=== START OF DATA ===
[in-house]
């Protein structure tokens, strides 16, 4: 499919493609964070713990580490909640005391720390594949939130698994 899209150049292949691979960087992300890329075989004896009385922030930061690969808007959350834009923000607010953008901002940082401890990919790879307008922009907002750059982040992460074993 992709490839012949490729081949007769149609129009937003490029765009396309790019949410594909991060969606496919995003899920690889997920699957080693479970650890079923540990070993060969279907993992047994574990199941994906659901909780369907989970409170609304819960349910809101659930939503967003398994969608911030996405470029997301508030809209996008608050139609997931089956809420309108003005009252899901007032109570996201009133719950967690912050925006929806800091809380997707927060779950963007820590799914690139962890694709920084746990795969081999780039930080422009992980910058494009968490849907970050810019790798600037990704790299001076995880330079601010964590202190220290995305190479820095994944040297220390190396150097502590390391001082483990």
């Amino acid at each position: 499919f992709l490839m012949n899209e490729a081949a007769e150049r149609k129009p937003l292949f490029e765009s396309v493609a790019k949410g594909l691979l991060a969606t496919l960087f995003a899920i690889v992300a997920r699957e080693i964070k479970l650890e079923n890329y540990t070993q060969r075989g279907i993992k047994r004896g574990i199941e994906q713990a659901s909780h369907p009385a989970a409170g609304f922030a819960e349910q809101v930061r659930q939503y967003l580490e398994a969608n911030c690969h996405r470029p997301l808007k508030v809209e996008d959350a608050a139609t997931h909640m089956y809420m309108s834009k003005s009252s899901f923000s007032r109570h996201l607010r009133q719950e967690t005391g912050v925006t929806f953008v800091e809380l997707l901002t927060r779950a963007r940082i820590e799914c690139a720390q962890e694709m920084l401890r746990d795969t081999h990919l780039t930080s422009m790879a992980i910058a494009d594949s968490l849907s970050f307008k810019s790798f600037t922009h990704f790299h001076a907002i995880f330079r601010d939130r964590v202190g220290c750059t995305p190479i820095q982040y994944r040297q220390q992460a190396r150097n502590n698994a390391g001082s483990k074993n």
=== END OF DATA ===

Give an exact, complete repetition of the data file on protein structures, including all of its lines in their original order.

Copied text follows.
[in-house]
């Protein structure tokens, strides 16, 4: 499919493609964070713990580490909640005391720390594949939130698994 899209150049292949691979960087992300890329075989004896009385922030930061690969808007959350834009923000607010953008901002940082401890990919790879307008922009907002750059982040992460074993 992709490839012949490729081949007769149609129009937003490029765009396309790019949410594909991060969606496919995003899920690889997920699957080693479970650890079923540990070993060969279907993992047994574990199941994906659901909780369907989970409170609304819960349910809101659930939503967003398994969608911030996405470029997301508030809209996008608050139609997931089956809420309108003005009252899901007032109570996201009133719950967690912050925006929806800091809380997707927060779950963007820590799914690139962890694709920084746990795969081999780039930080422009992980910058494009968490849907970050810019790798600037990704790299001076995880330079601010964590202190220290995305190479820095994944040297220390190396150097502590390391001082483990």
């Amino acid at each position: 499919f992709l490839m012949n899209e490729a081949a007769e150049r149609k129009p937003l292949f490029e765009s396309v493609a790019k949410g594909l691979l991060a969606t496919l960087f995003a899920i690889v992300a997920r699957e080693i964070k479970l650890e079923n890329y540990t070993q060969r075989g279907i993992k047994r004896g574990i199941e994906q713990a659901s909780h369907p009385a989970a409170g609304f922030a819960e349910q809101v930061r659930q939503y967003l580490e398994a969608n911030c690969h996405r470029p997301l808007k508030v809209e996008d959350a608050a139609t997931h909640m089956y809420m309108s834009k003005s009252s899901f923000s007032r109570h996201l607010r009133q719950e967690t005391g912050v925006t929806f953008v800091e809380l997707l901002t927060r779950a963007r940082i820590e799914c690139a720390q962890e694709m920084l401890r746990d795969t081999h990919l780039t930080s422009m790879a992980i910058a494009d594949s968490l849907s970050f307008k810019s790798f600037t922009h990704f790299h001076a907002i995880f330079r601010d939130r964590v202190g220290c750059t995305p190479i820095q982040y994944r040297q220390q992460a190396r150097n502590n698994a390391g001082s483990k074993n």